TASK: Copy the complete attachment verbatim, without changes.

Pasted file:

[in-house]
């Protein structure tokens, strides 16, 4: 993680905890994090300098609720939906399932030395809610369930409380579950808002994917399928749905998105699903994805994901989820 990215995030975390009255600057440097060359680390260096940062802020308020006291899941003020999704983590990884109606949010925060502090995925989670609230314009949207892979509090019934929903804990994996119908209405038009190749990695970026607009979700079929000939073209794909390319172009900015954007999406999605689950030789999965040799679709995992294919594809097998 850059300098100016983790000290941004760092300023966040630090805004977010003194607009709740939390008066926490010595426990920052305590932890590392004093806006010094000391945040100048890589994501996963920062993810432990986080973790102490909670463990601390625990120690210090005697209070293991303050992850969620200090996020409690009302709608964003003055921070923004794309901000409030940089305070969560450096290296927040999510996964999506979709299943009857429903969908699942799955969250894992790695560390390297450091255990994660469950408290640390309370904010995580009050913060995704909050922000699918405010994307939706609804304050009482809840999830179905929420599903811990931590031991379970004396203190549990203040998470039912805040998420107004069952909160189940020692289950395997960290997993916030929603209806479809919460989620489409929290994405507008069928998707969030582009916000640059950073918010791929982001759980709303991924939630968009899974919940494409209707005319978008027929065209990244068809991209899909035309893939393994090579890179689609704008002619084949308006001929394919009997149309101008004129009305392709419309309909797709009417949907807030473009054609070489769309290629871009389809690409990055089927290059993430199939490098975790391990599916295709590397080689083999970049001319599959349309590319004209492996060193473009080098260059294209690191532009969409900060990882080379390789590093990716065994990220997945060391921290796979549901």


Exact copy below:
[in-house]
């Protein structure tokens, strides 16, 4: 993680905890994090300098609720939906399932030395809610369930409380579950808002994917399928749905998105699903994805994901989820 990215995030975390009255600057440097060359680390260096940062802020308020006291899941003020999704983590990884109606949010925060502090995925989670609230314009949207892979509090019934929903804990994996119908209405038009190749990695970026607009979700079929000939073209794909390319172009900015954007999406999605689950030789999965040799679709995992294919594809097998 850059300098100016983790000290941004760092300023966040630090805004977010003194607009709740939390008066926490010595426990920052305590932890590392004093806006010094000391945040100048890589994501996963920062993810432990986080973790102490909670463990601390625990120690210090005697209070293991303050992850969620200090996020409690009302709608964003003055921070923004794309901000409030940089305070969560450096290296927040999510996964999506979709299943009857429903969908699942799955969250894992790695560390390297450091255990994660469950408290640390309370904010995580009050913060995704909050922000699918405010994307939706609804304050009482809840999830179905929420599903811990931590031991379970004396203190549990203040998470039912805040998420107004069952909160189940020692289950395997960290997993916030929603209806479809919460989620489409929290994405507008069928998707969030582009916000640059950073918010791929982001759980709303991924939630968009899974919940494409209707005319978008027929065209990244068809991209899909035309893939393994090579890179689609704008002619084949308006001929394919009997149309101008004129009305392709419309309909797709009417949907807030473009054609070489769309290629871009389809690409990055089927290059993430199939490098975790391990599916295709590397080689083999970049001319599959349309590319004209492996060193473009080098260059294209690191532009969409900060990882080379390789590093990716065994990220997945060391921290796979549901």